By contrast, internal climate variations are not related to the external forcing. Their amplitude and timing is random, and their spatial structure is determined by the physical processes that define the climate system. Known examples of internal variability which vary with time scales of a few years are the North Atlantic Oscillation, ENSO, etc . Also, the slowdown of the global temperatures observed in the past decade may be the result of natural internal variations superimposed to an underlaying rising trend However, internal variations with typical timescales of several decades or even longer may well exist, although they are not really so well characterized as the high-frequency internal variations. One example of these slow internally generated climate variations is the Atlantic Multidecadal Oscillation. Multidedadal and centennial internal variations may display other unknown spatial structures.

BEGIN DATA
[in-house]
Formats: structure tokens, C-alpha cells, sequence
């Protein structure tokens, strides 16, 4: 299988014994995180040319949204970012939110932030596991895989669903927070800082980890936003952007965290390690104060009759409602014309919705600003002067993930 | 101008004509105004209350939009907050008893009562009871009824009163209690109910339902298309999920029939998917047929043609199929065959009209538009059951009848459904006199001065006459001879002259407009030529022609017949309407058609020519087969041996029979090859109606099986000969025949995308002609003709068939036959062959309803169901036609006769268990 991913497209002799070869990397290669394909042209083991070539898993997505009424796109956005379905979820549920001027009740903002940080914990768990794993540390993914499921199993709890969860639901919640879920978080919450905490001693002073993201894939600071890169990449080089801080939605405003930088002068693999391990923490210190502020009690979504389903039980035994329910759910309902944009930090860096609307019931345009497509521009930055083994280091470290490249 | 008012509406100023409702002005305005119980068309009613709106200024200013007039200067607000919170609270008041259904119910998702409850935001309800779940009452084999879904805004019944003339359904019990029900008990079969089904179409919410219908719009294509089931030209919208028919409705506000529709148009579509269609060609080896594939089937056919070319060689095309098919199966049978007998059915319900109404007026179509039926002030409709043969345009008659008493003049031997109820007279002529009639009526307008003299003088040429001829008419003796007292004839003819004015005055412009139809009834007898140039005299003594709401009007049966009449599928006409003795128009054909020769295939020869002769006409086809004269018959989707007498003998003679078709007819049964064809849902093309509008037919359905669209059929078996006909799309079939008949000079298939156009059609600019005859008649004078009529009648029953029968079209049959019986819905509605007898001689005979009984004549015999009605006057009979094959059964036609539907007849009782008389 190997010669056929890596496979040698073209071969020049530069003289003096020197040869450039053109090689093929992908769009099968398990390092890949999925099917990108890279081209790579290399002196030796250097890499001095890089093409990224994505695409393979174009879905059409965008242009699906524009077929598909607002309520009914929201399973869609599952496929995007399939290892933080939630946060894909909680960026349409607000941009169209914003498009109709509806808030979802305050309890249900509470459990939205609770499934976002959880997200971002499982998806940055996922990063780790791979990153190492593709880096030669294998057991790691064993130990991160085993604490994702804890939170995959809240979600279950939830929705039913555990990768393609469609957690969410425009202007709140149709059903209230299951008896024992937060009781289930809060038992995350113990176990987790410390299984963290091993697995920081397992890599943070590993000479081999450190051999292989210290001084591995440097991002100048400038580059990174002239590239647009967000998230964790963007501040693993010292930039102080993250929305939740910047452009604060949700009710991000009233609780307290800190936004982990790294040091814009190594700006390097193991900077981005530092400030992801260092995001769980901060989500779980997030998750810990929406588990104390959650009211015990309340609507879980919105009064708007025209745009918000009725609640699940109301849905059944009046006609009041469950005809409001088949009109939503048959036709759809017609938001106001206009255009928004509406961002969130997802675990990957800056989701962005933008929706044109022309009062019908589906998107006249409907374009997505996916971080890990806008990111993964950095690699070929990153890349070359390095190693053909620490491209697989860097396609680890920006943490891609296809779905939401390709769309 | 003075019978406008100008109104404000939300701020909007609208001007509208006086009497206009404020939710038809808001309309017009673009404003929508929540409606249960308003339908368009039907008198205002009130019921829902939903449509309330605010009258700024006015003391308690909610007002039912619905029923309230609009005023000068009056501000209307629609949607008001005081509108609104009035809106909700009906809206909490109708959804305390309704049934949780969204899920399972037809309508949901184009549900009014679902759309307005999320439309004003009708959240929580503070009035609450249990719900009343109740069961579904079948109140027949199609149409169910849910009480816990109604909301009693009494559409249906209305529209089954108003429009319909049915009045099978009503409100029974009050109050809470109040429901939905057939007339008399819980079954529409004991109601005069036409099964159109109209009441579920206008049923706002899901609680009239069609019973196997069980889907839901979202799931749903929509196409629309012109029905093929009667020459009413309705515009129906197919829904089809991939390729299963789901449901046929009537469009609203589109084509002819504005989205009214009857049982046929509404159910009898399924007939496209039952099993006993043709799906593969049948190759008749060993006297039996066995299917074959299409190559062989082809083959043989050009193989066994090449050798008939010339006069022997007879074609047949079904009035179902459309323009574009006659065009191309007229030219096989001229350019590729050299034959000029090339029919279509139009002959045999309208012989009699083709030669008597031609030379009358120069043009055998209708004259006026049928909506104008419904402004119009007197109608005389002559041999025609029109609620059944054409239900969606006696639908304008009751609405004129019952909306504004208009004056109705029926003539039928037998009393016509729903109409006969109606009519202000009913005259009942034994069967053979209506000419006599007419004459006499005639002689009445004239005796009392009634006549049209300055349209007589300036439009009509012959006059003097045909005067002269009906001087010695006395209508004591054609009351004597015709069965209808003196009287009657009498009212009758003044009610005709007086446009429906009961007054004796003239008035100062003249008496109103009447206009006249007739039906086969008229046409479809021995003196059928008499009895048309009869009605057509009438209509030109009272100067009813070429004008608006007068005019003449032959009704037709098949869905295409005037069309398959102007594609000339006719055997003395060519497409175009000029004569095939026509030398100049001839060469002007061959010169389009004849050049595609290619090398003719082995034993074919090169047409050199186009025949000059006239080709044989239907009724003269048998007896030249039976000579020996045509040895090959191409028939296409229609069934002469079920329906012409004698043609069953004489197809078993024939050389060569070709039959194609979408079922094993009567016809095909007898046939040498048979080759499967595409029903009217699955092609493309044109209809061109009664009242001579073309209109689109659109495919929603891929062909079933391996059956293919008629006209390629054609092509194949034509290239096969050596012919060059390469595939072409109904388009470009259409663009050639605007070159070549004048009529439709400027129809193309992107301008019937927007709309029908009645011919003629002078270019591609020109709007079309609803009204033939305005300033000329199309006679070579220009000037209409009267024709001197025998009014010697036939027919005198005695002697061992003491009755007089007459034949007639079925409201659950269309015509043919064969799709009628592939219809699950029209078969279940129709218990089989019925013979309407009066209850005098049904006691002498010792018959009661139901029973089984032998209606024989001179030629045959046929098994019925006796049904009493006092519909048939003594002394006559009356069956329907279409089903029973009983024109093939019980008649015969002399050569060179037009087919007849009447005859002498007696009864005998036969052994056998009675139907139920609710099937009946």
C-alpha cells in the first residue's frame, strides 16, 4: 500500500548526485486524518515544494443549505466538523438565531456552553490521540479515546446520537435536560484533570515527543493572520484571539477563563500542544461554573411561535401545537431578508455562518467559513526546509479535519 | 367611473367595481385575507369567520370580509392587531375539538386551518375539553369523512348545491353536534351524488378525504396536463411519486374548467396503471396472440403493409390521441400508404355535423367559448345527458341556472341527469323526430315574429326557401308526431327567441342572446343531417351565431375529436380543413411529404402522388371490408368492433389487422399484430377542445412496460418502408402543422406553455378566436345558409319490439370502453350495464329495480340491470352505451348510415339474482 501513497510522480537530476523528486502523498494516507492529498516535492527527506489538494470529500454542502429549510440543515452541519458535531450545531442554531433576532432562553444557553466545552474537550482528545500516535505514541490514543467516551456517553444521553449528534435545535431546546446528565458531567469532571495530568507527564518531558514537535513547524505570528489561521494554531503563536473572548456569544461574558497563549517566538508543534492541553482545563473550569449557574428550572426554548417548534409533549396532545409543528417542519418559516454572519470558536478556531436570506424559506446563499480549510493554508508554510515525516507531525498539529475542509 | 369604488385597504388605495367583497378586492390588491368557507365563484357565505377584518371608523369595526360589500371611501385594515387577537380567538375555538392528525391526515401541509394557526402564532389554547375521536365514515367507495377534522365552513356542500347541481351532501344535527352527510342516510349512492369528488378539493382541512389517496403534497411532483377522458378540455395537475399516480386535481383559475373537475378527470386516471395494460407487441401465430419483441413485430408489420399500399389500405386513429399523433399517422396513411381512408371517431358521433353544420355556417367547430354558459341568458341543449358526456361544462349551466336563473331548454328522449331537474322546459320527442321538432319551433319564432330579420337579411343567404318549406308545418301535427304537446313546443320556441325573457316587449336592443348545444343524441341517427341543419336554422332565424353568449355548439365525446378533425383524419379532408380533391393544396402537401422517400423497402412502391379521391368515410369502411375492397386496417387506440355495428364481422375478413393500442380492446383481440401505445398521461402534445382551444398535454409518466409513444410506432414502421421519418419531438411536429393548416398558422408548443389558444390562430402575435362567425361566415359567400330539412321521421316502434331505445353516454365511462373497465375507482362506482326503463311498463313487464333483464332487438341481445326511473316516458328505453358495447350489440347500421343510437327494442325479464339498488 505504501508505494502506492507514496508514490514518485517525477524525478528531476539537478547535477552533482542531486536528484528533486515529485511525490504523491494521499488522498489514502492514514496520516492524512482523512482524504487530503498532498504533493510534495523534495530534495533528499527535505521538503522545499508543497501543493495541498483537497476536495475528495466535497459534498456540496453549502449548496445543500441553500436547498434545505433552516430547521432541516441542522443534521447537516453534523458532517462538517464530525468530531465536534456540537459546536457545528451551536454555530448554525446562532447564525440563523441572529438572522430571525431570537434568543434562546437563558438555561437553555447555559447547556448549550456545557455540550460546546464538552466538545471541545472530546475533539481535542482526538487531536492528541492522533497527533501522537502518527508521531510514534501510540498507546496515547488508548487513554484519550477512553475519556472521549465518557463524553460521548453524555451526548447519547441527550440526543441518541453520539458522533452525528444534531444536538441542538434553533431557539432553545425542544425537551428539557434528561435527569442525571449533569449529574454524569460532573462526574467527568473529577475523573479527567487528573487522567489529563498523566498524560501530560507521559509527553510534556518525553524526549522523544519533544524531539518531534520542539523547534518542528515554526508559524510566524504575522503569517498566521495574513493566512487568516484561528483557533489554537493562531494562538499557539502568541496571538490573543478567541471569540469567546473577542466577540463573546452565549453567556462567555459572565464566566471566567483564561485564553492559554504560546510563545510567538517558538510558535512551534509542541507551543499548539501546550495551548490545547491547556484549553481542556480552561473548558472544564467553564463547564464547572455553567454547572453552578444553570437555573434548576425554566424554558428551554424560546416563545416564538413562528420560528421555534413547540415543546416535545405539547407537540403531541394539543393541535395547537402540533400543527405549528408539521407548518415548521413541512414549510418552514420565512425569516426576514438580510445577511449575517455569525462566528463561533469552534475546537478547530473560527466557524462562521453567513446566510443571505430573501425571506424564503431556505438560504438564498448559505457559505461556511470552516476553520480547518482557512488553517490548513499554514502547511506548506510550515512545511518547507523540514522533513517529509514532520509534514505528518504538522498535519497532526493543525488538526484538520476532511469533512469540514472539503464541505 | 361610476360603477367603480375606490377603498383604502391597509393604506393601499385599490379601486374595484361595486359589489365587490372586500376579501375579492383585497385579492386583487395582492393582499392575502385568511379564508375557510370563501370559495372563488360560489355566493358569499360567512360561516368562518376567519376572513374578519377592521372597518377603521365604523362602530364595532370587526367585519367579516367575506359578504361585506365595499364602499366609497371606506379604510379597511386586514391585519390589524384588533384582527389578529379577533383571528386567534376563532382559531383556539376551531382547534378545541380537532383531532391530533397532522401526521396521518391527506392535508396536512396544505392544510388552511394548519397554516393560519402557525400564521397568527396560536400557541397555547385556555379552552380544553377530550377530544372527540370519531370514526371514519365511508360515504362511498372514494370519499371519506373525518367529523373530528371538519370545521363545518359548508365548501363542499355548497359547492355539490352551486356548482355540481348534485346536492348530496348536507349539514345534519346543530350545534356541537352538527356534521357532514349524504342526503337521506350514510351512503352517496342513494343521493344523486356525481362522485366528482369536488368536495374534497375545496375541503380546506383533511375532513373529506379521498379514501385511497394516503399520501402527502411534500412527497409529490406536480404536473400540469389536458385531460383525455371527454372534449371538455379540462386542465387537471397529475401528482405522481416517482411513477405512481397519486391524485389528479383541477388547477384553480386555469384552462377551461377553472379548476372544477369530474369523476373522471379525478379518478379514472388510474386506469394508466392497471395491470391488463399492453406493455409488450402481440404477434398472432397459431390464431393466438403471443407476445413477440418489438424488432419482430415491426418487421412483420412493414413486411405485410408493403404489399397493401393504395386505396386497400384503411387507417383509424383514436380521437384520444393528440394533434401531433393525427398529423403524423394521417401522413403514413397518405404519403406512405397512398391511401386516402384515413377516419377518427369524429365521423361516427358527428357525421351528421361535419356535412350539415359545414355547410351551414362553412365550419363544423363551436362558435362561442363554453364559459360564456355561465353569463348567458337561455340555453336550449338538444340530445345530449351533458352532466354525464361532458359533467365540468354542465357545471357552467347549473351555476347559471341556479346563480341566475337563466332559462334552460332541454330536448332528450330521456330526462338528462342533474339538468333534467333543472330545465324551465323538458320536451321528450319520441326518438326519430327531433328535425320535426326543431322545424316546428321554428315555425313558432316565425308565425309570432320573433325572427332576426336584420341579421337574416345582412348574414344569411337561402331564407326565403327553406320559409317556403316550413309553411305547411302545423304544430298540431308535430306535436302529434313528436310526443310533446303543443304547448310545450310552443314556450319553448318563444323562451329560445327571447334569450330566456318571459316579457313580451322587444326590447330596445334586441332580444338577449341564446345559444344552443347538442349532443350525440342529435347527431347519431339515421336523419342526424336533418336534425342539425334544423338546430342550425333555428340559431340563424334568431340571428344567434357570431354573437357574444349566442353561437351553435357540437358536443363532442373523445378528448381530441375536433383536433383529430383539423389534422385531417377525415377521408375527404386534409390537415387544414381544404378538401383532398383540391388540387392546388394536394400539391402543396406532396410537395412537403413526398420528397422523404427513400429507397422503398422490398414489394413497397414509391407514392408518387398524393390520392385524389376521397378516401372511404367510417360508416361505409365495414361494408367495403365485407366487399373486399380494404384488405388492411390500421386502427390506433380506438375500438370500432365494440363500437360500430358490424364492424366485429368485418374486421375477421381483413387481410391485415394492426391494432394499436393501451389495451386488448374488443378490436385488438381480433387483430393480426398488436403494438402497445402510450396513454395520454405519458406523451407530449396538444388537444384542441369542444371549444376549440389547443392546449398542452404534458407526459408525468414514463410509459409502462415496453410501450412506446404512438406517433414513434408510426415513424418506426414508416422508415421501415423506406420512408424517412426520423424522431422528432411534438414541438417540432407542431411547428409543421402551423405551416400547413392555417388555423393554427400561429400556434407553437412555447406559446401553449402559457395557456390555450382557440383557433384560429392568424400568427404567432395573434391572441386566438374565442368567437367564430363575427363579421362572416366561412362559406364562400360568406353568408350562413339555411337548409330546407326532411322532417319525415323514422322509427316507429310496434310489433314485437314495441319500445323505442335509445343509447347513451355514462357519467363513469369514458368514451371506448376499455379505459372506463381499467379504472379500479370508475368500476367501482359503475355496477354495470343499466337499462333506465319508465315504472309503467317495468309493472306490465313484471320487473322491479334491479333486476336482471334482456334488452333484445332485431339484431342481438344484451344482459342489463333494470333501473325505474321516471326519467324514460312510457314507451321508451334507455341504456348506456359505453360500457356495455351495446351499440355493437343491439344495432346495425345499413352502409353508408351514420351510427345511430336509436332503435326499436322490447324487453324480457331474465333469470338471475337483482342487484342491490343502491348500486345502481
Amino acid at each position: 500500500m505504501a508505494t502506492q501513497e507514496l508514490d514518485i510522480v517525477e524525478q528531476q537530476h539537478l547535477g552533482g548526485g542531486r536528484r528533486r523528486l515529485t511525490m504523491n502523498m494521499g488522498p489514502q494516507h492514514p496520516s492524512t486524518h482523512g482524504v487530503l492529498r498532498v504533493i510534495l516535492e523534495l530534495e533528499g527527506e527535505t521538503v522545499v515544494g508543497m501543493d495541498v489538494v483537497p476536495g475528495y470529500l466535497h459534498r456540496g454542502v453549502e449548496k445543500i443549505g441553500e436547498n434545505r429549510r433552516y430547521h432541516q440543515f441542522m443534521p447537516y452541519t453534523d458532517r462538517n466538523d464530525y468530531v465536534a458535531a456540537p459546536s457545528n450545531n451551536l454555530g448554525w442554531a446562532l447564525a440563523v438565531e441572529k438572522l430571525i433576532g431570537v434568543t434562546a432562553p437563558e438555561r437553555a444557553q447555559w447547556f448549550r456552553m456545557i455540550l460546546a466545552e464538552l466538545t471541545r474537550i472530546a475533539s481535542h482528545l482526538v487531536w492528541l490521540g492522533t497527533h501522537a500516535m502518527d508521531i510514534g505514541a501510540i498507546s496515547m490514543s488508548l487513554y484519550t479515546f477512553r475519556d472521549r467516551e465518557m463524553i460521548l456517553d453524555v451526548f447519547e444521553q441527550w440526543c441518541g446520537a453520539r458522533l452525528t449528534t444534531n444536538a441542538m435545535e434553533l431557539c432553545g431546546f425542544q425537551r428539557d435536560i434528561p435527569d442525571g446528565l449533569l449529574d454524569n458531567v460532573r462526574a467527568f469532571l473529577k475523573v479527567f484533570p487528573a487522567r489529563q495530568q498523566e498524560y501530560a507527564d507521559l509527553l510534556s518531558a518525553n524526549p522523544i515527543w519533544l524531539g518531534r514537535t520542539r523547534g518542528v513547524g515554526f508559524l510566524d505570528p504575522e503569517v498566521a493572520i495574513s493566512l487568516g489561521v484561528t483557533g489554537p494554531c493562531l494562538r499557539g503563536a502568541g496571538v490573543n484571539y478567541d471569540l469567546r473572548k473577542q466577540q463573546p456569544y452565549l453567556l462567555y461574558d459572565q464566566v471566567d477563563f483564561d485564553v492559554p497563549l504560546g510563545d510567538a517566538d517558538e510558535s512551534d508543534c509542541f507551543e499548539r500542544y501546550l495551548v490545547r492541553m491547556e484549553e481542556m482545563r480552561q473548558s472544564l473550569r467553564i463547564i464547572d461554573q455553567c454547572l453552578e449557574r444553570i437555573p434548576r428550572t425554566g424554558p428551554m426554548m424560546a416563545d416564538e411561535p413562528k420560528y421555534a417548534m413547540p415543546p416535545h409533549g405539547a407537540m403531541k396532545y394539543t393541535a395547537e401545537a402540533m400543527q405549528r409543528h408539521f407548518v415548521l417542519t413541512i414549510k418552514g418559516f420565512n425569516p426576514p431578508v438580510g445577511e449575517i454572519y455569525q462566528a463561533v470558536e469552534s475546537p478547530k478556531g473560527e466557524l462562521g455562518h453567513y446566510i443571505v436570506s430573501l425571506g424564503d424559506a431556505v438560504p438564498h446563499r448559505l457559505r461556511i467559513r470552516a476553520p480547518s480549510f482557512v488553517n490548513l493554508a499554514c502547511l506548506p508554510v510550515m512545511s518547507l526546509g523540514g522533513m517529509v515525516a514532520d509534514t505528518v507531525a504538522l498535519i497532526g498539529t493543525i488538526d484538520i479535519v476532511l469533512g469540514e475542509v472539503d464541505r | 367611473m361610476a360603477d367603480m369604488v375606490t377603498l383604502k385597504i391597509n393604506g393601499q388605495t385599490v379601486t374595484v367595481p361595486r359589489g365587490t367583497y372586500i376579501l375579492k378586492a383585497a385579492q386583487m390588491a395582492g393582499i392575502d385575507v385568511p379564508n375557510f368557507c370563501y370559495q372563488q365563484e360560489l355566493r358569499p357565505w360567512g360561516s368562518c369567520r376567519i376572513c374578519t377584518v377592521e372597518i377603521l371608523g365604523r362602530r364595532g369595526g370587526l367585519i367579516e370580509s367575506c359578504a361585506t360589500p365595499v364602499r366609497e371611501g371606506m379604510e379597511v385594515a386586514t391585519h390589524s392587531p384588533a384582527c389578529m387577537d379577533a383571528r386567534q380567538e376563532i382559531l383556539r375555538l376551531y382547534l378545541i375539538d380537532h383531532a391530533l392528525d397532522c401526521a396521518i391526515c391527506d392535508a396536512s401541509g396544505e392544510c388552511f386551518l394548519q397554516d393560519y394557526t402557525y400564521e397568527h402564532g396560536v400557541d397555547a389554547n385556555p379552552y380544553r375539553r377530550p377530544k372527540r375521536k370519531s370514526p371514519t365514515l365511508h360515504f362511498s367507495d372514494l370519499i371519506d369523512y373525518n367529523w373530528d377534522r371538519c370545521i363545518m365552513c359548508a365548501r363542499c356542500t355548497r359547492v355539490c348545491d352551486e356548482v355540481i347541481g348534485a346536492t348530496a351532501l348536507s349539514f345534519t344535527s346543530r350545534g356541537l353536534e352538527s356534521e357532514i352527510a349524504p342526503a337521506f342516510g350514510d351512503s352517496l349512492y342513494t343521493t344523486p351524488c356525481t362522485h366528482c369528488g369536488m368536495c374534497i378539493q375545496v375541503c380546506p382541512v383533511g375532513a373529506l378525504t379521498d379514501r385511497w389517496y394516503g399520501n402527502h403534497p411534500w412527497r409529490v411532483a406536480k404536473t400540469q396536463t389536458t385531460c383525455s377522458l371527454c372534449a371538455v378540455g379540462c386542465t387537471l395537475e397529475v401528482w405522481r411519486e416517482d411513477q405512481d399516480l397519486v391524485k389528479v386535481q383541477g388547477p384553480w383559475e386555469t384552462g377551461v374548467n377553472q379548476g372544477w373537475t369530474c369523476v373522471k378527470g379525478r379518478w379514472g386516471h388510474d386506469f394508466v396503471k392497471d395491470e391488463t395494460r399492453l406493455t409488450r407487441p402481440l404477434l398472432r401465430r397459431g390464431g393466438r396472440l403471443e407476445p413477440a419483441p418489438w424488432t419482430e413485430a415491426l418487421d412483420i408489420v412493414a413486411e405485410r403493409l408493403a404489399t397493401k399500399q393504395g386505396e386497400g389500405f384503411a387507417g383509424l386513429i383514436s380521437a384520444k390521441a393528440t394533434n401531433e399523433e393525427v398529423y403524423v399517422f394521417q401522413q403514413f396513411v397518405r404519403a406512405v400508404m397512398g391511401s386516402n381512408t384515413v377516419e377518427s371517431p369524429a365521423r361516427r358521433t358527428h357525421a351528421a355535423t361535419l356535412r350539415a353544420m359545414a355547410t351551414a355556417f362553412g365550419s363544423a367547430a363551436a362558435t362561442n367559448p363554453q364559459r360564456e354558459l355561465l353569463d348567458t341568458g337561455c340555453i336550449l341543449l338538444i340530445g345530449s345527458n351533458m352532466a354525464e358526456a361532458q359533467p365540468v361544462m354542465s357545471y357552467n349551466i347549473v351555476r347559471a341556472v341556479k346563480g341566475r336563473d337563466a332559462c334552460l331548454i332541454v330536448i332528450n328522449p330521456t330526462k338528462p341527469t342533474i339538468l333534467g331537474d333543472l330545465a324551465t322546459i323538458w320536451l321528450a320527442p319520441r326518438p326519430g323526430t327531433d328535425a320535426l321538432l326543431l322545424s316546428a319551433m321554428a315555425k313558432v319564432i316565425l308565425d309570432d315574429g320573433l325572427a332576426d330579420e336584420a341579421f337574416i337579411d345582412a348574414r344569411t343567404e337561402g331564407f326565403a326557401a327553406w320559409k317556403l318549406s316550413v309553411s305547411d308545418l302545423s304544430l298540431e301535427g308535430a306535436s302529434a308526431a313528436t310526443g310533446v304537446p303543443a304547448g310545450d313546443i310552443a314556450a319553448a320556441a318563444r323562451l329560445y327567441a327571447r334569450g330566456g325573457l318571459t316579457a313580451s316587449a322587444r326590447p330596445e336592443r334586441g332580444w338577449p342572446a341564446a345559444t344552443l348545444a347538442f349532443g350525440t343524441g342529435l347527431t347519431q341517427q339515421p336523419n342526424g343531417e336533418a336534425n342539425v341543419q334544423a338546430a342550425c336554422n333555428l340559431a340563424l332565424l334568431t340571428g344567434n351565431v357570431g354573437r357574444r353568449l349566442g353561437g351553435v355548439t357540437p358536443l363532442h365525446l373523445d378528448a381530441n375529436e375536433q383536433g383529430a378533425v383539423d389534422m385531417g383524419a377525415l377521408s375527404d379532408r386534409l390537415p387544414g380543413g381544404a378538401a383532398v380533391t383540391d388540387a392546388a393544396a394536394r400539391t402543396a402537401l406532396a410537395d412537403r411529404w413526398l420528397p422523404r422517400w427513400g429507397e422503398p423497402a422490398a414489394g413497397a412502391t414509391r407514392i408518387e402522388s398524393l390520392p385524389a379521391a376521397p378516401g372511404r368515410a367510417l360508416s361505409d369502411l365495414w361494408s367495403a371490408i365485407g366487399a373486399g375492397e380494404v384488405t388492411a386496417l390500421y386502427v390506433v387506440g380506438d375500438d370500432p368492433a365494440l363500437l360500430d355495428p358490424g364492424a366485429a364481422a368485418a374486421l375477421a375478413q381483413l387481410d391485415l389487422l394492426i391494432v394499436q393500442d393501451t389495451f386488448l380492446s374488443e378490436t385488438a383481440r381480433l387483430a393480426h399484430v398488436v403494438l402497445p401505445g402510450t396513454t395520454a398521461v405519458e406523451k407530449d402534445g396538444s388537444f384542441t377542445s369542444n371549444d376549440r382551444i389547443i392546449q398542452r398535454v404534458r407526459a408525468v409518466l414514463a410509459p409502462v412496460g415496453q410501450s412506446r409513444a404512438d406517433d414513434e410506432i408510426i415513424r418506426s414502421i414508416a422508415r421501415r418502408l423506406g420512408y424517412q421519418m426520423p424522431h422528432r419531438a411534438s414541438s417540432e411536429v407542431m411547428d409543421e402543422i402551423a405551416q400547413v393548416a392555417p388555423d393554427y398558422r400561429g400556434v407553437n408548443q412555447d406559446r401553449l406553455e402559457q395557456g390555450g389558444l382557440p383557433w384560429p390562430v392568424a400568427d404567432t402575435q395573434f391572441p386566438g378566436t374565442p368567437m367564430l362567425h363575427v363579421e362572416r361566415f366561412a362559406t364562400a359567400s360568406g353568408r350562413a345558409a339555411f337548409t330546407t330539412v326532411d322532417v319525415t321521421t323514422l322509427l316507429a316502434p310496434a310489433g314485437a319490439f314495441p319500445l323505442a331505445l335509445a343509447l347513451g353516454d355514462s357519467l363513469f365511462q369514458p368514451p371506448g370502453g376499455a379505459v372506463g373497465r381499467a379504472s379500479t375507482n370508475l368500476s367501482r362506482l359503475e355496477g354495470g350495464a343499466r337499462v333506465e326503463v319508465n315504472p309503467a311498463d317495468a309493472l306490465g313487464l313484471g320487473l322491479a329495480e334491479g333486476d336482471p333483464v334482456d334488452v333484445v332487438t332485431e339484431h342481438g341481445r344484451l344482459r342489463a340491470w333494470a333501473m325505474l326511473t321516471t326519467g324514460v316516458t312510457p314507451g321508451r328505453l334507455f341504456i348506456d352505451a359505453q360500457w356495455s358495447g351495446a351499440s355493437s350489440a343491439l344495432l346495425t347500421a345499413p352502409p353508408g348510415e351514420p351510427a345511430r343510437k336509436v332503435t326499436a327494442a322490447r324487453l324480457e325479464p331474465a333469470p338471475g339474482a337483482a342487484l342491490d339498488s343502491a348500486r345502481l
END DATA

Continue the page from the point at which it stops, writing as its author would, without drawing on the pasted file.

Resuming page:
Internal variations are not caused by external forcings, but there could be a subtle connection between them and the climate sensitivity. This connection is based on the fluctuation-dissipation theorem. This is not the place to explain this theorem and its applicability to the climate system, which is also debated. But the meaning of this theorem can be intuitively illustrated. If the climate system is a stiff system. i.e. it exerts a large resistance to external influences (low sensitivity), then the very same processes that are responsible for this stiffness will tend to quickly wipe out any random fluctuations that may be internally generated. On the other hand, if the system is soft and it does not try to resist the effects of the external forcings (high sensitivity), any random fluctuations will tend to persist for longer times.
Thus, we have therefore different 'scenarios' to describe past temperature variations:
-a very small climate variability, with temperature variations more or less following the external forcing. This implies a low-climate sensitivity or very small variations in the external forcing in the past. This is the hockey-stick scenario. If the amplitude of past solar variations had not been that small, the hockey-stick scenario would imply low-climate sensitivity, and therefore also small climate changes in the future. This explains why the recent estimations of past solar variations pointing to very small amplitude were warmly and rapidly welcomed in some quarters.